A historic home is a terrific option for anyone who wants to own a property that's a part of history and features a one-of-a-kind design. Ready to start the search for your historic home? Contact us today to get started!

August
16

7 Ways a Real Estate Agent Can Help You in a Hot Market

Real Estate Agent Tips

A combination of low-interest rates, limited nationwide inventory, and pent-up demand has made this year's real estate market one of the hottest in history. In a competitive seller's market, buyers often lose some negotiating leverage and are forced to enter into bidding wars.  

However, if you're looking for a home in today's real estate market, all hope isn't lost. The key to finding the right home for the right price is a combination of patience, dedication, and working with an experienced real estate agent. 

Our real estate agents are working with clients to help them navigate the complexities of today's hot market. Below are some ways we can help you:

closing tips

  1. Agents Can Help Minimize Issues During Closing
    After putting weeks of work into looking for the right house, securing financing, and negotiating terms, the last thing you want is for the deal to fall apart at closing. Title problems and financing issues are the things that most commonly delay closings. An experienced real estate agent can establish a realistic closing timeline and knows how to spot problems before they arise.

  2. Agents Are Expert Negotiators
    Buyers can lose some negotiating leverage in a hot seller's market, which is why is the expertise of your agent is more important than ever. As a consumer, negotiating with a home seller can be an emotional process. Agents are able to remove emotion from the equation entirely. They also don't have any issue with being persistent and aggressive when asking for contingencies. Buying a new home is an emotional process, which is why it's important to have a good agent negotiating on your behalf.

competitive offer

  1. Agents Can Help You Make A Competitive Offer
    In a hot market, the key to winning a bid is making your offer as competitive as possible. Luckily, there are many things you can do to help your offer stand out without drastically exceeding the asking price. For example, you may consider waiving the appraisal contingency, putting down a higher earnest money deposit, and making your offer as straightforward as possible in order to increase the chance of your offer being accepted. The bottom line, your agent can work with you to create a compelling offer.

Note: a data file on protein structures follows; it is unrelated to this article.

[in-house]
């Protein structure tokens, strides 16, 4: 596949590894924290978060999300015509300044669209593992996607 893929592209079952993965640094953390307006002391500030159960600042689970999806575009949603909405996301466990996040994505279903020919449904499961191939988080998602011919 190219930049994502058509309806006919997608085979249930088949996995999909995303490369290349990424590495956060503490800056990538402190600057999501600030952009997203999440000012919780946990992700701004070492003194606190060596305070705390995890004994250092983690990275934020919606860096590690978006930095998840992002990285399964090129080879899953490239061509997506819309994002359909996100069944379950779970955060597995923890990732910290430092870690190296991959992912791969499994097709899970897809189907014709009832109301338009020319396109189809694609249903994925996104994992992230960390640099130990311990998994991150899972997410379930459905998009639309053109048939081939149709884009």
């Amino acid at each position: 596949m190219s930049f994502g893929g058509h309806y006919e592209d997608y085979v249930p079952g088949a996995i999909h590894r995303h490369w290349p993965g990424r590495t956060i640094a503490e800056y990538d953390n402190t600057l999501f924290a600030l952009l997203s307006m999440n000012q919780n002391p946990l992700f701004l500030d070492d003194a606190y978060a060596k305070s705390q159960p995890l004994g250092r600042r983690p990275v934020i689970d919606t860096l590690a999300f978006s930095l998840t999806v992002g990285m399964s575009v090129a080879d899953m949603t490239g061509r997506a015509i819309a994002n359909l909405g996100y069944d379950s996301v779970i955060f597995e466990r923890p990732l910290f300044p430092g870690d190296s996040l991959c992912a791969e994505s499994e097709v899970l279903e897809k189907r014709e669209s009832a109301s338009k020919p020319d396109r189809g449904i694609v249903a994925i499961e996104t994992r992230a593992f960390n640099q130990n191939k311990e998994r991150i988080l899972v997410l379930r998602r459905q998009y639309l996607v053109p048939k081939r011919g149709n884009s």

Market Tips

  1. Agents Know The Market
    Not only can your agent help you find homes that meet all of your criteria, but they're also familiar with current market trends as well as specific neighborhoods in your area. If you're considering one of these beautiful Shenandoah County homes for sale, your agent can provide you with insights about homes and locations that you may not be able to find on your own. They can also help you gauge whether a particular property is over or underpriced.

  2. Agents Can Act Quickly
    Buyers need to act fast when looking for a home in a seller's market, especially if you're considering one of these great Augusta County homes for sale. If you find a property you absolutely love, a good agent will be willing to turn around an offer in a matter of hours. 
    real estate paperwork

  1. Agents Can Handle The Paperwork
    A real estate transaction requires an immense amount of paperwork, which an average consumer likely can't handle on their own. Between the offer, counteroffer, and contingencies, there is a lot riding on the accuracy and completeness of the paperwork. Your agent will not only ensure everything is documented correctly, but that all pages are signed and initialed.

real estate resources

  1. An Agent Can Connect You To Resources
    A standard real estate transaction often involves several third parties who perform various services throughout the process. If you need a mortgage broker, home inspector, or notary public, your real estate agent likely has a wide network of trusted resources. Real estate agents often manage multiple closings each week, so chances are, they've had ample opportunity to vet the efficiency of the service providers in their network. Since your agent can connect you with the services you need to ensure a smooth transaction, you can avoid a lot of stress and headaches along the way.